Today on The Maze, I am excited to announce the release — after a whopping seventeen years in the making — of the latest installment in the Dragon's Dove Chronicles series, Raging Sea!
Artless selfie aside, I couldn't be more proud of this book, which features the coming-of-age story of my Lancelot character, Angusel.
Title: Raging Sea
Series: The Dragon's Dove Chronicles, book 3
Author: Kim Iverson Headlee
Genre: Epic Historical Fantasy (Arthurian Legends)
Publisher: Pendragon Cove Press
Print Publication Date: 02/01/2019 (Amazon, Barnes & Noble, BooksAMillion)
E-book Release Date: 03/11/2019 (Kindle Unlimited)
Pages/Words: 384 pages/100K words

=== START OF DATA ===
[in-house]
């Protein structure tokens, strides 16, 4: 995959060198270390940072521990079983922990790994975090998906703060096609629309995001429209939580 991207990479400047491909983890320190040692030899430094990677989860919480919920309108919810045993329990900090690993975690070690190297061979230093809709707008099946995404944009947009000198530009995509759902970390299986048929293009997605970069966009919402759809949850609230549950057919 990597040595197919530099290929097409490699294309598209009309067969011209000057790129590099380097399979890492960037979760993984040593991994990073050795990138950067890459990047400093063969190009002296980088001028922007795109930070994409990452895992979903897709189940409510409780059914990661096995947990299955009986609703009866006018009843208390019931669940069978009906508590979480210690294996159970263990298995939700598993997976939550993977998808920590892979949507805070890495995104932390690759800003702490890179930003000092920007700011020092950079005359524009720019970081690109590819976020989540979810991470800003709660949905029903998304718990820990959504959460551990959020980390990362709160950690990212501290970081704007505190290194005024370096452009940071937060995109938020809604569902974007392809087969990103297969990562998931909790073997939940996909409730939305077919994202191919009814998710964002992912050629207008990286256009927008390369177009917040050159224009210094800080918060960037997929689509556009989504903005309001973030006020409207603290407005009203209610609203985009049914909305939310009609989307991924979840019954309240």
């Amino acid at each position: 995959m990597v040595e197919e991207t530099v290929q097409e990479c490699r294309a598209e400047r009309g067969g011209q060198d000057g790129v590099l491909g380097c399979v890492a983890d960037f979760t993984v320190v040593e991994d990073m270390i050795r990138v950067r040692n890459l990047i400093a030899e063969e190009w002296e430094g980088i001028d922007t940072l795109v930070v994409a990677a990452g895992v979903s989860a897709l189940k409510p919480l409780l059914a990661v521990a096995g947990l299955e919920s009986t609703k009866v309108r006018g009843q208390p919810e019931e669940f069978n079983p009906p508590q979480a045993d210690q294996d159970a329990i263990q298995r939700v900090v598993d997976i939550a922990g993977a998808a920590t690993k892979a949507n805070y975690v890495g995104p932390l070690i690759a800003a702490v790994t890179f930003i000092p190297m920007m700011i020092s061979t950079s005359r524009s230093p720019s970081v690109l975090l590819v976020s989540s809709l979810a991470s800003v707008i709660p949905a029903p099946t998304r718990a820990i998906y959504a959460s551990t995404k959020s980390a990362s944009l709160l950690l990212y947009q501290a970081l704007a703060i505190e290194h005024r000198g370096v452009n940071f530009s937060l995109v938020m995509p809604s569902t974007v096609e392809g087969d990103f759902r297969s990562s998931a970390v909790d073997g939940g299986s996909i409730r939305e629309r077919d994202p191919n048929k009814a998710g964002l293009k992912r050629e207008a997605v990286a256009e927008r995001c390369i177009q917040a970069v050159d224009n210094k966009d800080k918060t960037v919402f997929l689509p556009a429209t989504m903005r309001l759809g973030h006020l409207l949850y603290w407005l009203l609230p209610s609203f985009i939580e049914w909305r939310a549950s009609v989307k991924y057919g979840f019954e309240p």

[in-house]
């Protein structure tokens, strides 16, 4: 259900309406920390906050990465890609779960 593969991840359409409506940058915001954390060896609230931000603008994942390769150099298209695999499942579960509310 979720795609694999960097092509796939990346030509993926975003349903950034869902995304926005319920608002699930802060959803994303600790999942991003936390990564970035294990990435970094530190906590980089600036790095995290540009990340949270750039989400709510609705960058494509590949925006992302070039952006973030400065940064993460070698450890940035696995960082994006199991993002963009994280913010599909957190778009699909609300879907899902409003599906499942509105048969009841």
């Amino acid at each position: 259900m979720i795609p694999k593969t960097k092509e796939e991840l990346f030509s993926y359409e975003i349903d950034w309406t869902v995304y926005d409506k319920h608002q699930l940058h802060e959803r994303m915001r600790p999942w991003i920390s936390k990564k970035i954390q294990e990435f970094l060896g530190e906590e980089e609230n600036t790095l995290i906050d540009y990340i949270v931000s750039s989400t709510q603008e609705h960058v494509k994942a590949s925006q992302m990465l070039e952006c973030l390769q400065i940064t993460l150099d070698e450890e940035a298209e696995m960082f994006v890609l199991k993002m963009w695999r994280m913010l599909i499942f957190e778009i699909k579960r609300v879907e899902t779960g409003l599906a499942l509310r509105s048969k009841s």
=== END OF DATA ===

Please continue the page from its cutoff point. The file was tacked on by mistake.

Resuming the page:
Cover Designer: Natasha Brown
clanless, and but a junior officer in Arthur the Pendragon’s army,
Angusel struggles to rebuild the life stolen from him through betrayal
by the person he had held most dear. His legion allegiance thrusts him
onto the campaign trail as one of Arthur’s forward scouts, stalking
Angli troops and being among the first to clash with these vicious
enemies at every turn. But the odds loom high against him and his
sword-brothers, and they will need a miracle just to survive.
Outcast, clanless, and dead to her family, Eileann struggles to
rebuild the life stolen from her through the deaths of her husband and
infant daughter by Angli treachery. She vows to thwart their violent
plan to conquer her clan. But she is no warrior, she has no soldiers to
command, and she will need a miracle just to survive.
How can one soldier make a difference? How can one woman save
her kin and clan? In the crucible of combat, Angusel must surrender to
the will of the gods, and Eileann must invoke divine power to forge the
most dangerous warrior the world has ever known.